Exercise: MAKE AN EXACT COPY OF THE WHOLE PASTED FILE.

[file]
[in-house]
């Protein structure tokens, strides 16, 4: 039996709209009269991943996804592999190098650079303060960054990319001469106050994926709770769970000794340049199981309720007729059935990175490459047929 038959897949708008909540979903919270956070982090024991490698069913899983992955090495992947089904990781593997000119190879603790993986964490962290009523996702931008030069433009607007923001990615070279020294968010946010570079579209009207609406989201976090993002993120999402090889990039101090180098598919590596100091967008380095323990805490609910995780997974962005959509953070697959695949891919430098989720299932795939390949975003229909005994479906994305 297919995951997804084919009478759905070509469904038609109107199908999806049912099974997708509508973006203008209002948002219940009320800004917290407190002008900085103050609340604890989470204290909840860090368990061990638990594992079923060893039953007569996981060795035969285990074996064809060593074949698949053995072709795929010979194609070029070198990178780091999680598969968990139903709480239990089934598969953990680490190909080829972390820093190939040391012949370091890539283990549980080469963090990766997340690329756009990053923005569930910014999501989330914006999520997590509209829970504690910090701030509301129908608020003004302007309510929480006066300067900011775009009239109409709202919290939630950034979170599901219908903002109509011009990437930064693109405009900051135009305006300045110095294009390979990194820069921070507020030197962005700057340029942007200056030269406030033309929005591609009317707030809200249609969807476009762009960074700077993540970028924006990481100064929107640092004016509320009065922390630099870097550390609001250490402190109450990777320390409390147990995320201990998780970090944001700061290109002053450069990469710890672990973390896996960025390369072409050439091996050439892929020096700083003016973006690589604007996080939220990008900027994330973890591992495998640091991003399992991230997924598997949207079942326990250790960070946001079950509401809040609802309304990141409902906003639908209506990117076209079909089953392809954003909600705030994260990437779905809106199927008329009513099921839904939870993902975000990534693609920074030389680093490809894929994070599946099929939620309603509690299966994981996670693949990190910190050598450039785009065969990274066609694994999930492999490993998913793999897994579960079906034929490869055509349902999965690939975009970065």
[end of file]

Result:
[in-house]
């Protein structure tokens, strides 16, 4: 039996709209009269991943996804592999190098650079303060960054990319001469106050994926709770769970000794340049199981309720007729059935990175490459047929 038959897949708008909540979903919270956070982090024991490698069913899983992955090495992947089904990781593997000119190879603790993986964490962290009523996702931008030069433009607007923001990615070279020294968010946010570079579209009207609406989201976090993002993120999402090889990039101090180098598919590596100091967008380095323990805490609910995780997974962005959509953070697959695949891919430098989720299932795939390949975003229909005994479906994305 297919995951997804084919009478759905070509469904038609109107199908999806049912099974997708509508973006203008209002948002219940009320800004917290407190002008900085103050609340604890989470204290909840860090368990061990638990594992079923060893039953007569996981060795035969285990074996064809060593074949698949053995072709795929010979194609070029070198990178780091999680598969968990139903709480239990089934598969953990680490190909080829972390820093190939040391012949370091890539283990549980080469963090990766997340690329756009990053923005569930910014999501989330914006999520997590509209829970504690910090701030509301129908608020003004302007309510929480006066300067900011775009009239109409709202919290939630950034979170599901219908903002109509011009990437930064693109405009900051135009305006300045110095294009390979990194820069921070507020030197962005700057340029942007200056030269406030033309929005591609009317707030809200249609969807476009762009960074700077993540970028924006990481100064929107640092004016509320009065922390630099870097550390609001250490402190109450990777320390409390147990995320201990998780970090944001700061290109002053450069990469710890672990973390896996960025390369072409050439091996050439892929020096700083003016973006690589604007996080939220990008900027994330973890591992495998640091991003399992991230997924598997949207079942326990250790960070946001079950509401809040609802309304990141409902906003639908209506990117076209079909089953392809954003909600705030994260990437779905809106199927008329009513099921839904939870993902975000990534693609920074030389680093490809894929994070599946099929939620309603509690299966994981996670693949990190910190050598450039785009065969990274066609694994999930492999490993998913793999897994579960079906034929490869055509349902999965690939975009970065």